U.S. Education Department Releases Blueprint for Reauthorization of Perkins

Last week, the U.S. Department of Education released its blueprint for reauthorization of the Carl D. Perkins Career and Technical Education Act of 2006. The Perkins Act is the principle source of federal funding for secondary and postsecondary career and technical education programs. In the blueprint, effective, high-quality career and technical education programs (CTE) are defined as being aligned with college- and career-readiness standards as well as the needs of employers, industry, and labor. High-quality programs provide students with an integrated curriculum that combines academic and technical content and strong employability skills. The blueprint further characterizes effective programs as graduating students with industry certifications or licenses and postsecondary certificates or degrees that prepare them for high-demand, high-growth sectors. The blueprint highlights four core principles for reauthorization of the Perkins Act:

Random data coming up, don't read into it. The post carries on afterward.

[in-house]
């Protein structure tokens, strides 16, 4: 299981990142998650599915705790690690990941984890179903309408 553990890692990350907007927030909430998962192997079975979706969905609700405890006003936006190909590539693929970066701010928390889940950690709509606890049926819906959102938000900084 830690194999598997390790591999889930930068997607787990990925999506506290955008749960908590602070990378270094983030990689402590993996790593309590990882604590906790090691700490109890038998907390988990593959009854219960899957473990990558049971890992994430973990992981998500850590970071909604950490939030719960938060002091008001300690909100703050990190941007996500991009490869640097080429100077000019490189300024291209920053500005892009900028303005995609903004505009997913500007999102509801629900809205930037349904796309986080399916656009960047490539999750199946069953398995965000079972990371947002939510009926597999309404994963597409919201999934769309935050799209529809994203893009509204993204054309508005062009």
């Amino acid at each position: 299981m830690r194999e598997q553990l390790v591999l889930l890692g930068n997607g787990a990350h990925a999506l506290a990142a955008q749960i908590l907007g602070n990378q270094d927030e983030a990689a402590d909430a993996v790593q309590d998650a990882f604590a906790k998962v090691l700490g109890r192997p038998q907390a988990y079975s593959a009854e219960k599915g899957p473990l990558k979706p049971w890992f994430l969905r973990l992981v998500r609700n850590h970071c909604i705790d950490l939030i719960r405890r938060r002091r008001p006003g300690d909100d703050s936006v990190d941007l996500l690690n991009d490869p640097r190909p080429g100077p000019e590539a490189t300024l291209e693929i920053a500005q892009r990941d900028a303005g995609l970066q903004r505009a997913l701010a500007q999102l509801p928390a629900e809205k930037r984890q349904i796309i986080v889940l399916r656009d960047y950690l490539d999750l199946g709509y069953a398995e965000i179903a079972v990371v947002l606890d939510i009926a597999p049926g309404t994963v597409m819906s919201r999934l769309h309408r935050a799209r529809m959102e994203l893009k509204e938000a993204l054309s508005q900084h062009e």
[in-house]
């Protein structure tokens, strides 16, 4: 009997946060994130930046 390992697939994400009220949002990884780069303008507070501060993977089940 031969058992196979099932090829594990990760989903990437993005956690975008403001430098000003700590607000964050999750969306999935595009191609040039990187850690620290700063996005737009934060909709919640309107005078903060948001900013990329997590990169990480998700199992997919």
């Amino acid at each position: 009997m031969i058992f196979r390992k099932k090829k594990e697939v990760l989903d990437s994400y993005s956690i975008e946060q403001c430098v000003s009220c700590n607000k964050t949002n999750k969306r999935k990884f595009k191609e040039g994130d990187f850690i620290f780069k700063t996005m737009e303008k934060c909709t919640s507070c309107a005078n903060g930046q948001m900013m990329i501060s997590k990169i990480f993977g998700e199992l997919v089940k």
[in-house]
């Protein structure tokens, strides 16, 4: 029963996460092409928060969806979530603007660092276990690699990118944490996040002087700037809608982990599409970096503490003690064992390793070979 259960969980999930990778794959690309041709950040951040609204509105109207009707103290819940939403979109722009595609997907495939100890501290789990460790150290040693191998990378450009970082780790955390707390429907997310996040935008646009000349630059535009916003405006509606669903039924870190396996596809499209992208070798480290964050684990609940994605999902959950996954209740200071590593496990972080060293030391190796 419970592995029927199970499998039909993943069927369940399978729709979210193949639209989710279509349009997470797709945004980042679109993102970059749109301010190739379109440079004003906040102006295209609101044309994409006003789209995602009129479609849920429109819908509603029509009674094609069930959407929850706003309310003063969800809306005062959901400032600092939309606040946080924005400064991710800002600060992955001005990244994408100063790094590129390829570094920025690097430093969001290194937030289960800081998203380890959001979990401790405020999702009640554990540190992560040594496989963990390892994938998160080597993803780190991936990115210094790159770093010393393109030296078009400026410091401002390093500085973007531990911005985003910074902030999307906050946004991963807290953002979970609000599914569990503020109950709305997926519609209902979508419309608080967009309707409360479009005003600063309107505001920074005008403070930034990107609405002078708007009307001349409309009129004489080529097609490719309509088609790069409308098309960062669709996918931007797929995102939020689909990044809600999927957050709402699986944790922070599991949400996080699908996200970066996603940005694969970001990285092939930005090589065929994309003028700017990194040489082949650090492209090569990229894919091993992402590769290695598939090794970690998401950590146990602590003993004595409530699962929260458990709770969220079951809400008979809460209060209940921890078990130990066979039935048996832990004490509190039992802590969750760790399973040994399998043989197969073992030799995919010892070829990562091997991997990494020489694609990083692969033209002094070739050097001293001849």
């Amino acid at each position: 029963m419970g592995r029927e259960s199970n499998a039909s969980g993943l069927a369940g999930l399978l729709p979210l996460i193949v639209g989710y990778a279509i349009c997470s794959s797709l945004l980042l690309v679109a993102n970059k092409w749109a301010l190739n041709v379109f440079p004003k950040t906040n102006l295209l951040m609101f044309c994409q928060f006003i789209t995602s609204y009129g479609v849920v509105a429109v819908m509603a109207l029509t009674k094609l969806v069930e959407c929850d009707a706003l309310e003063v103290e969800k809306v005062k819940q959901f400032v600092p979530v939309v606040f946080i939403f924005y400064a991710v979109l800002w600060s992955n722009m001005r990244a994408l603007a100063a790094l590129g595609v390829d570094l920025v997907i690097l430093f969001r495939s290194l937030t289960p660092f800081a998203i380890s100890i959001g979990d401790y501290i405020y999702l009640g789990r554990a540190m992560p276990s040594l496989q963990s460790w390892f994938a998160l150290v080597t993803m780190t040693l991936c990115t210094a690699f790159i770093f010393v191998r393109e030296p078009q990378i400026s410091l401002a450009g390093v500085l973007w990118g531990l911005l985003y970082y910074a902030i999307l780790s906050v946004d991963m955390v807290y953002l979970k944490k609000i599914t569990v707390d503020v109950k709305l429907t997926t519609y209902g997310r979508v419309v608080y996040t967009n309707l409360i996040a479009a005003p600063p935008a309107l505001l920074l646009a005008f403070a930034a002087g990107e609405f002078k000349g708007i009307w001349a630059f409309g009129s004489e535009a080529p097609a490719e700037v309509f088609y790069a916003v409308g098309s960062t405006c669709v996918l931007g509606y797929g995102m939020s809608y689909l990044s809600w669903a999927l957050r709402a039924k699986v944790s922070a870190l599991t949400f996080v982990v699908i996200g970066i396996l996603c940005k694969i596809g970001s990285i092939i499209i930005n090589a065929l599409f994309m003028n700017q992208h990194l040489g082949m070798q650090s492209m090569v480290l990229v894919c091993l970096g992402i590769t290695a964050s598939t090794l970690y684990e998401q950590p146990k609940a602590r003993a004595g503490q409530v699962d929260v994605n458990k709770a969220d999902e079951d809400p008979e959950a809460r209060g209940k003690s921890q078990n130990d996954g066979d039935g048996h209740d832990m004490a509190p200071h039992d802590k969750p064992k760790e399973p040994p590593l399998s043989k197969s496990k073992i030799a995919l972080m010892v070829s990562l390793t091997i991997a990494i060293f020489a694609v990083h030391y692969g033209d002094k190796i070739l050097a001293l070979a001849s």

1. Effective alignment between CTE and labor market needs to equip students with 21st century skills and prepare them for high-demand occupations in high-growth industries.
  2. Strong collaboration among secondary and postsecondary institutions, employers, and industry partners to improve the quality of CTE programs.
  3. Meaningful accountability for improving academic outcomes and building technical and employability skills in CTE programs, based upon common definition and clear metrics of performance.
  4. Increased emphasis on innovation supported by systemic reform of state policies and practices to support CTE implementation of effective practices at the local level.

To read the blueprint, go to: http://www2.ed.gov/about/offices/list/ovae/pi/cte/transforming-career-technical-education.pdf.

Note: This blog post was originally authored under the auspices of the National High School Center at the American Institutes for Research (AIR). The National High School Center’s blog, High School Matters, which ran until March 2013, provided an objective perspective on the latest research, issues, and events that affected high school improvement. The CCRS Center plans to continue relevant work originally developed under the National High School Center grant. National High School Center blog posts that pertain to CCRS Center issues are included on this website as a resource to our stakeholders.

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